Authors: Warren Murphy
The Sarge, Devlin Tracy’s dad, was happy. Trace had agreed to join his detective agency, and father and son were going to make a helluva team.
Trace was happy. His girlfriend, Chico, no longer threatened to leave him. She would join him and Sarge to give their agency her inimitable feminine touch.
Chico, maybe, was the happiest of all. She had a firm promise that she was getting a gun and, even better, would be allowed to use it.
All three had everything they wanted. Except for one thing. One very big, troubling, and increasingly dangerous thing:
A killer who slew at will, and came up smelling like a poisoned rose….
Copyright © 1986 by Warren Murphy
Published by E-Reads/ All rights reserved.
For Estelle Blair, Tony Spiesman,
Susan Lauman, and Michael Madonna,
always with thanks
It was a habit acquired during thirty years on the New York City police department. What Retired Sergeant Patrick Tracy called it was “making a rough cut.” Essentially, it involved noting as many facts as he could about someone, on the first meeting, making a snap judgment about the person, and fitting him into a pigeonhole where other people had fit comfortably at other times in Tracy’s experience.
It was hard to explain, and when he tried, some would say that it was just jumping to conclusions or looking for an excuse to hate at first sight. Tracy didn’t understand this thinking and was eager to point out that judgments he made were based on experience, not whim.
“Look,” he might say. “You’re walking through a dark alley at midnight, right? Then, suddenly, you hear a sound and you look up and some guy jumps out of a garbage pail, and he’s swinging a tire chain in his hand. He’s nine feet tall and he’s got a scar that runs from his left temple to his right ear. Right? You with me so far?”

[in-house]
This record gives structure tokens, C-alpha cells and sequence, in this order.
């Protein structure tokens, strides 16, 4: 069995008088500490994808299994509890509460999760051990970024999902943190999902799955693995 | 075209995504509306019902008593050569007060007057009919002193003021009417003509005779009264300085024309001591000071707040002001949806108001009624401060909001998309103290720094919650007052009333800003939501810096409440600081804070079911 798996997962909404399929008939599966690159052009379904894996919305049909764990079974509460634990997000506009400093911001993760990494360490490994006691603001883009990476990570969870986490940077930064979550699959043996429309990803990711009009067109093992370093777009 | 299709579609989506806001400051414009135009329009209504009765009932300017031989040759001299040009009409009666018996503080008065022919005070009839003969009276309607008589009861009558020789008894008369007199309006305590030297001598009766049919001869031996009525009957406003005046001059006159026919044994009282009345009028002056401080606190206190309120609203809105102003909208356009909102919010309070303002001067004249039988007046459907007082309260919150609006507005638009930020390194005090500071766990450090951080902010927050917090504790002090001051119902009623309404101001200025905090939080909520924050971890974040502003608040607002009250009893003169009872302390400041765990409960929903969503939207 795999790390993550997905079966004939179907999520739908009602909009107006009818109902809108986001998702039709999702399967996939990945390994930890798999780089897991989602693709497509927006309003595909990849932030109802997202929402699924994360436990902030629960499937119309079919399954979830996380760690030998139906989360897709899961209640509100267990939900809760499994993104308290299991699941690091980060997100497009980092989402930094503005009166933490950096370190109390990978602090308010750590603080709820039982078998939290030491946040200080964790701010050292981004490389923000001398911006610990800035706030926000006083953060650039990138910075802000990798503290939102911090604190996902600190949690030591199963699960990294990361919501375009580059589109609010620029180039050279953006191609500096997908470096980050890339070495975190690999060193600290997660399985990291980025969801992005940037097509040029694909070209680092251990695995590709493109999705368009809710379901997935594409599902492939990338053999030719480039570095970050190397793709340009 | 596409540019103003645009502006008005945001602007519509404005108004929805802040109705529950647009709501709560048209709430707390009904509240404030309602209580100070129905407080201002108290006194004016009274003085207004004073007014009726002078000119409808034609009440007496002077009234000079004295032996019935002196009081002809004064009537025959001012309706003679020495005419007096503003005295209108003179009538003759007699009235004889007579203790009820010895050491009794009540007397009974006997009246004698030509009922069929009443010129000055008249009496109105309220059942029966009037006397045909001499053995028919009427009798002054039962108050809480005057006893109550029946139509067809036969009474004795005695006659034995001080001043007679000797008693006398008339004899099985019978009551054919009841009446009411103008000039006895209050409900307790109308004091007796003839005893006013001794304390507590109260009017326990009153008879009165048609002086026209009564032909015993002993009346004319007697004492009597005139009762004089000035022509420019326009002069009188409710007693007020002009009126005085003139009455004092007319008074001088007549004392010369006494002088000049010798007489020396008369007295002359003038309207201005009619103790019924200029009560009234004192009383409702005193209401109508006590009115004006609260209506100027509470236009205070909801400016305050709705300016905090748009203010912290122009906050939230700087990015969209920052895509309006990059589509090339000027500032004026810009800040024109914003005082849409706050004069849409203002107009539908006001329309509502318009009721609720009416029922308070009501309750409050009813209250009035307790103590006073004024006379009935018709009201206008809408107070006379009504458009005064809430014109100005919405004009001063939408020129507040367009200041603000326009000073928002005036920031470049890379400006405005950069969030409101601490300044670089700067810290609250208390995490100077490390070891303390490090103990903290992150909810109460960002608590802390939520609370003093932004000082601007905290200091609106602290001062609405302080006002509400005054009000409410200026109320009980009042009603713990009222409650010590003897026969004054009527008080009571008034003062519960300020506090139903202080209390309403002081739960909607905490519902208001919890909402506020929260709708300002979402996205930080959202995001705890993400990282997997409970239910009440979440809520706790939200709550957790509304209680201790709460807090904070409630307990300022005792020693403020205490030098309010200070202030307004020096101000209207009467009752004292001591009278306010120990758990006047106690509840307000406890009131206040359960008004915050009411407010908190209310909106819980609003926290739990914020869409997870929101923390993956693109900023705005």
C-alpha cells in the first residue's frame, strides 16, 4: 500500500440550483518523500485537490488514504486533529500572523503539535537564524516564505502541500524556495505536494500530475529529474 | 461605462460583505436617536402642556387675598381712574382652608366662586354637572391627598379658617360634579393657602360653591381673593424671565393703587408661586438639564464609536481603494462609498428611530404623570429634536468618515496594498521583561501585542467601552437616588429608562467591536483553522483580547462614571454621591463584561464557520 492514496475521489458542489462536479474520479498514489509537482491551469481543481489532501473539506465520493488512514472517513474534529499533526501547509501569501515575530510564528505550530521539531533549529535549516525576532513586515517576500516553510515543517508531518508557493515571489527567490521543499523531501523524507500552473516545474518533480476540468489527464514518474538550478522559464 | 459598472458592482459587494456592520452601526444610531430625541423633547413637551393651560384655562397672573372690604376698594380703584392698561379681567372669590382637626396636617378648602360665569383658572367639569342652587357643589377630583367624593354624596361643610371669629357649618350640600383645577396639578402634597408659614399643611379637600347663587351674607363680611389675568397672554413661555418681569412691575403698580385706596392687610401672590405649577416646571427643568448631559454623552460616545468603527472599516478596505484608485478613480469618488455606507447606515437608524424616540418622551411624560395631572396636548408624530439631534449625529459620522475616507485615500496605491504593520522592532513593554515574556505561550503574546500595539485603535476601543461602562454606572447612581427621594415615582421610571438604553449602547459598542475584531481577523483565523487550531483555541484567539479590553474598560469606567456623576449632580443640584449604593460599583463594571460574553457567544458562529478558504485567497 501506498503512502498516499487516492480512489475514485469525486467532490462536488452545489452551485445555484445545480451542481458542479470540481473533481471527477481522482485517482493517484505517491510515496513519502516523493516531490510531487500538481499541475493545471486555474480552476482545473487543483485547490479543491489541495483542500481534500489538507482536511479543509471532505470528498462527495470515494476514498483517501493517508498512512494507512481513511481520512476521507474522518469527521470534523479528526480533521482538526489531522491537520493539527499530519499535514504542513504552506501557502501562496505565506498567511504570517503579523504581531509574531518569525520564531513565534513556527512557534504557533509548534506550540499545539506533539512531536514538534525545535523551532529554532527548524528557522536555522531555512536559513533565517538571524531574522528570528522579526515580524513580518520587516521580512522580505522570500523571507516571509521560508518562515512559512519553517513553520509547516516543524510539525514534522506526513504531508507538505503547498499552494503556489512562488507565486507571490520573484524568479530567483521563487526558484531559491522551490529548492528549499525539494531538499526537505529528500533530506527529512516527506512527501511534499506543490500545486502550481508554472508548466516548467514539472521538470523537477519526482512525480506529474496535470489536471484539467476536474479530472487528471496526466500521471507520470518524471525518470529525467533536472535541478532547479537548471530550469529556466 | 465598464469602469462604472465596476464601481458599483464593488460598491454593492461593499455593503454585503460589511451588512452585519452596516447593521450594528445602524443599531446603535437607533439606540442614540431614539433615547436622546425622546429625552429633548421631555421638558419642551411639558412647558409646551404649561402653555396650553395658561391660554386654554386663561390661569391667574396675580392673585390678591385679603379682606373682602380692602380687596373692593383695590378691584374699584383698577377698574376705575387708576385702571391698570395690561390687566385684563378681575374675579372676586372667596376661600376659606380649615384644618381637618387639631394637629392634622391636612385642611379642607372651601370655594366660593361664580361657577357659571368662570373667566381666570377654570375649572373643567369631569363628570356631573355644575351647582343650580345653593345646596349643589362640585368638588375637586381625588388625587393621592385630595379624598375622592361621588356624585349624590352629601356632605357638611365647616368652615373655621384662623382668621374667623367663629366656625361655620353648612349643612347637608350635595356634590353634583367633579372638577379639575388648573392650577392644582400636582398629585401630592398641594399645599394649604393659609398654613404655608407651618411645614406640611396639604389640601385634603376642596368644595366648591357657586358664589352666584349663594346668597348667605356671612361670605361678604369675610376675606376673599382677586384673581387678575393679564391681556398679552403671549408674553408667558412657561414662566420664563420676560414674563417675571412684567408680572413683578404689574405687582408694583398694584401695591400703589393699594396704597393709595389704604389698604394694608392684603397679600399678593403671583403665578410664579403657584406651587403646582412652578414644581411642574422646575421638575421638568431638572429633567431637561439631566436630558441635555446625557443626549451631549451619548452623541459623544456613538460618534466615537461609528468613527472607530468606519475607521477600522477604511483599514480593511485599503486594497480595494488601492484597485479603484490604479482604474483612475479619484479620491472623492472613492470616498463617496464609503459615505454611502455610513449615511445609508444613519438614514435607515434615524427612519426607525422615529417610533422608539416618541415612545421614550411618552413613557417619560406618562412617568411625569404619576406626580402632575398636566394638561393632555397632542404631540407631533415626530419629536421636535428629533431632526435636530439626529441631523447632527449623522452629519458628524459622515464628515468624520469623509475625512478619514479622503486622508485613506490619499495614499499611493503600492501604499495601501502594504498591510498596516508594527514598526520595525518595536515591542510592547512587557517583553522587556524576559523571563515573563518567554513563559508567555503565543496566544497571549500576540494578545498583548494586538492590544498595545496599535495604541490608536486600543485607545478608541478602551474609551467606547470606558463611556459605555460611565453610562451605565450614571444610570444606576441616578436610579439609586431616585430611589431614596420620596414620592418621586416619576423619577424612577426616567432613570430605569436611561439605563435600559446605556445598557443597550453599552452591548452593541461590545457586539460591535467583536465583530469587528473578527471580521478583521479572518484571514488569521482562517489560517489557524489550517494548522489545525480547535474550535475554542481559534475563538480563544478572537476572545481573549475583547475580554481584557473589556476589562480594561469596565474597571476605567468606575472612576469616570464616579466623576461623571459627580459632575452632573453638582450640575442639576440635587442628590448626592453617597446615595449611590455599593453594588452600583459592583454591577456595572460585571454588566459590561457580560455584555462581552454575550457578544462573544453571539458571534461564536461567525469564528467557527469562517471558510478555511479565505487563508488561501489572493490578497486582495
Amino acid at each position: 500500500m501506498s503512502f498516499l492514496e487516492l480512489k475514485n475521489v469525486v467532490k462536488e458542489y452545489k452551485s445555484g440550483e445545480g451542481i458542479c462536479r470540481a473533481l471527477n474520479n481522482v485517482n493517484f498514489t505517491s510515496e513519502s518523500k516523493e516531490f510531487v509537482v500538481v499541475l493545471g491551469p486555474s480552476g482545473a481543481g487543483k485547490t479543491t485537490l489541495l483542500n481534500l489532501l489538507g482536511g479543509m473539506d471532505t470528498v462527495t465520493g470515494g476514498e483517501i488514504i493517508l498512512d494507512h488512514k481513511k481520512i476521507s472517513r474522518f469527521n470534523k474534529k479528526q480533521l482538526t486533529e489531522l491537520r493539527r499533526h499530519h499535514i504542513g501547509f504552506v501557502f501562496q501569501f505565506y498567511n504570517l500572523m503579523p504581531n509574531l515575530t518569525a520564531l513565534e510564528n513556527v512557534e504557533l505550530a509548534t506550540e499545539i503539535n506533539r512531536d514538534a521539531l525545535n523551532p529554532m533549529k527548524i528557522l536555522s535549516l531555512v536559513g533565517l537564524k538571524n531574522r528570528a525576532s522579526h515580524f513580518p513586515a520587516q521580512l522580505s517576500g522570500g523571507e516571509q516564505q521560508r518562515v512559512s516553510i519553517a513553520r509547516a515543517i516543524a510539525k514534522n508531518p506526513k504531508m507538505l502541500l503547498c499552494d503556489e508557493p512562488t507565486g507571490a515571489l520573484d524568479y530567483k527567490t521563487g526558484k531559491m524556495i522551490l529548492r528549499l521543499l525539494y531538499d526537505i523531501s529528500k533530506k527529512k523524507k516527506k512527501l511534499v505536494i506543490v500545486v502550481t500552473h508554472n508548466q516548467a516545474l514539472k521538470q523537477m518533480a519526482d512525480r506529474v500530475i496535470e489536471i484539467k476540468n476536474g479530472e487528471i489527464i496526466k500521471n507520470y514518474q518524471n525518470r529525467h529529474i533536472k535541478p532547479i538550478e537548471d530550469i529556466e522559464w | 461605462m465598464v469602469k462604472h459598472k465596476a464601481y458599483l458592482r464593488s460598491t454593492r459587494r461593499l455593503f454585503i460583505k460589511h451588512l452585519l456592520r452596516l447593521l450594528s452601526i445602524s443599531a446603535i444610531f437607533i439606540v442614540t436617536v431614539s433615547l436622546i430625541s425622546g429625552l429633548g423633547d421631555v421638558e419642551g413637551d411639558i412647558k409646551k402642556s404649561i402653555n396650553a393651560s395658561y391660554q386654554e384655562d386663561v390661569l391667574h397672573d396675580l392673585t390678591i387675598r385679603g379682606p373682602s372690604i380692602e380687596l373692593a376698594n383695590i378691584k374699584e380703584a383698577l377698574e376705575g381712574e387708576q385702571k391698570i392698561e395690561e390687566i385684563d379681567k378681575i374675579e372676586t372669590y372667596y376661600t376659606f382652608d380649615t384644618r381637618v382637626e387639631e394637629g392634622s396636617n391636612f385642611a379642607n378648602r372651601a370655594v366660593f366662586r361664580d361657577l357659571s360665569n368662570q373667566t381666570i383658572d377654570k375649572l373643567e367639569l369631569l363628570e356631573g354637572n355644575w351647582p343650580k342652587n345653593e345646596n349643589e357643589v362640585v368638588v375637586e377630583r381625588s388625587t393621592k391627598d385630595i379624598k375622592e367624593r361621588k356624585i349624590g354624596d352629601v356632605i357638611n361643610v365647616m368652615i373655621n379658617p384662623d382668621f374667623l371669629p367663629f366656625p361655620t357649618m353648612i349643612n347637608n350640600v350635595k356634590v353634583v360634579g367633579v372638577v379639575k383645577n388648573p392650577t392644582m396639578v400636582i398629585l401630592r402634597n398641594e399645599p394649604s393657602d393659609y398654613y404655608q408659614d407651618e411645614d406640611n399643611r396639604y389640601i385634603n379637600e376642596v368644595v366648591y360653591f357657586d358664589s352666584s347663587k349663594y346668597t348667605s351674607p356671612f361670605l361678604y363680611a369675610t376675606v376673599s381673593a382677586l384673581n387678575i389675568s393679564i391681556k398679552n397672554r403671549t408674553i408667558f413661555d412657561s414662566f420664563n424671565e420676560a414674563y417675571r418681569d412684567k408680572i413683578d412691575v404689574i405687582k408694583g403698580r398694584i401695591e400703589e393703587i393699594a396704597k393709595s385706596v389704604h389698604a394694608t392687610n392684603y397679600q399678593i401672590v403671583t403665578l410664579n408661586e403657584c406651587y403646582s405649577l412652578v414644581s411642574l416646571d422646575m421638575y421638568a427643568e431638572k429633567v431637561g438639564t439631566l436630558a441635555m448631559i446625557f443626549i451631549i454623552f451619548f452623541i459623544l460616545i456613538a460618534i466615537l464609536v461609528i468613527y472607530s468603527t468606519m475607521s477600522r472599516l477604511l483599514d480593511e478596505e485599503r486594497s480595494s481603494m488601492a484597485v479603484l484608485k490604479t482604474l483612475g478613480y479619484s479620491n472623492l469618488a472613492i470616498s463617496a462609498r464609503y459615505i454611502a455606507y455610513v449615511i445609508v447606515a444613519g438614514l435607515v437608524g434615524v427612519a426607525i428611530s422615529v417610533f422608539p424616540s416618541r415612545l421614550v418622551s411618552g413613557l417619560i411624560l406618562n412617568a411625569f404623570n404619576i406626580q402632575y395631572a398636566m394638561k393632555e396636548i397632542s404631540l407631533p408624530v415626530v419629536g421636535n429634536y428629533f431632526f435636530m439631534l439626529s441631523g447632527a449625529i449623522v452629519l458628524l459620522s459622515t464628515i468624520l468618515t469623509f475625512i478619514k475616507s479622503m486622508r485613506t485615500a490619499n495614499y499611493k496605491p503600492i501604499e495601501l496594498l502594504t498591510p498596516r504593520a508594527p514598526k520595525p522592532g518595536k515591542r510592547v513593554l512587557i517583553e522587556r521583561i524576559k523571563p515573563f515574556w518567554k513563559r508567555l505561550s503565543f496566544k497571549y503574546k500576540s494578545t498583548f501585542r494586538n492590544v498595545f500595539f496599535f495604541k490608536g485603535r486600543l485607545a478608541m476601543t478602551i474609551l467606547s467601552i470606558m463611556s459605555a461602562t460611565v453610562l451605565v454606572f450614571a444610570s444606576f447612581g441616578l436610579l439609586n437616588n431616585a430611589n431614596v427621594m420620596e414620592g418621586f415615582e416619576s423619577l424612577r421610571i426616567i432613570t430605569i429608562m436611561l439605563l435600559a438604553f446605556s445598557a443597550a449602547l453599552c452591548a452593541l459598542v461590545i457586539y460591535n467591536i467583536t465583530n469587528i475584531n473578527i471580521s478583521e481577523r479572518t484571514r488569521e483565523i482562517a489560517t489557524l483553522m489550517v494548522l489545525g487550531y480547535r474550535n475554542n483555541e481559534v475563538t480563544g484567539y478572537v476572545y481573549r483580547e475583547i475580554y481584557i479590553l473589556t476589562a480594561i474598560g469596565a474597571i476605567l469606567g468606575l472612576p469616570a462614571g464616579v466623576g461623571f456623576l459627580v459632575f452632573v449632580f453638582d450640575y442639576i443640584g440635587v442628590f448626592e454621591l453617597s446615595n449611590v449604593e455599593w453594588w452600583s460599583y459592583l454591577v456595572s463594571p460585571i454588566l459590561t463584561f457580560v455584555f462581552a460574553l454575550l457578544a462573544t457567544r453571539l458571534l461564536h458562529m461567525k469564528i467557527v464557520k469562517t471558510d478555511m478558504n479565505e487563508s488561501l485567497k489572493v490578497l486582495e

Perhaps a nod. Then, “Now it’s true,” Tracy might say, “that this gentleman may have gotten that scar during sabre training at old Heidelberg. And it’s true that he might be a visiting professor of psychology from the University of Kenya, here to study the impact of unexpected stress on the American urban dweller. All that’s true,” Tracy might say, nodding. “That’s what he might be. He might just be a visiting professor. But I would suggest that you might be better off assuming that this guy is up to no good and you’d better lay him out with a two-by-four before he gets you. Wouldn’t you?”
Sometimes a nod and Tracy might continue, “See, that’s a rough cut. You make a judgment based on available information. Sometimes you’re right and sometimes you’re wrong, but at least you can live with most of your judgments because you don’t have to wait and wait and wait for the last shred of evidence to come in. Later you might get new evidence and use it to make a new rough cut. And that’s the way it works.”
“You’re a racist,” he was once told.
“See. You just did it,” Tracy said. “You made a rough cut. That’s a very good start.”
“It’s racism and you’re a racist.”